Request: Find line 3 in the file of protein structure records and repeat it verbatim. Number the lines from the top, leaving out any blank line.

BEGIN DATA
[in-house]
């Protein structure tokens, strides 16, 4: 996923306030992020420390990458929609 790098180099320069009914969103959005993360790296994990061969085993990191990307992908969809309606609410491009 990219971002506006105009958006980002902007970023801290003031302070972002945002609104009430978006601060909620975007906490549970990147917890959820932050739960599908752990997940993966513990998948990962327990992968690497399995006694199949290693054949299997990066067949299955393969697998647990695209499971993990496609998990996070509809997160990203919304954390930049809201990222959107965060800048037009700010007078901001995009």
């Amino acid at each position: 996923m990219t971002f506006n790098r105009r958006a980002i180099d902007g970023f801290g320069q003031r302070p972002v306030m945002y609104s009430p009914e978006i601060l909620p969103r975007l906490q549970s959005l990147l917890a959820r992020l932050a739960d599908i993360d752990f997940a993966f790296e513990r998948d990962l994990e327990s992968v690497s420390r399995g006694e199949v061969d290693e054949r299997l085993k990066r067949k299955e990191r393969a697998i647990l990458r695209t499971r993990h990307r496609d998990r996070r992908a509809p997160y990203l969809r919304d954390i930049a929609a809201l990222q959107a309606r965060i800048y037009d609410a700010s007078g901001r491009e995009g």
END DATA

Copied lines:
């Amino acid at each position: 996923m990219t971002f506006n790098r105009r958006a980002i180099d902007g970023f801290g320069q003031r302070p972002v306030m945002y609104s009430p009914e978006i601060l909620p969103r975007l906490q549970s959005l990147l917890a959820r992020l932050a739960d599908i993360d752990f997940a993966f790296e513990r998948d990962l994990e327990s992968v690497s420390r399995g006694e199949v061969d290693e054949r299997l085993k990066r067949k299955e990191r393969a697998i647990l990458r695209t499971r993990h990307r496609d998990r996070r992908a509809p997160y990203l969809r919304d954390i930049a929609a809201l990222q959107a309606r965060i800048y037009d609410a700010s007078g901001r491009e995009g």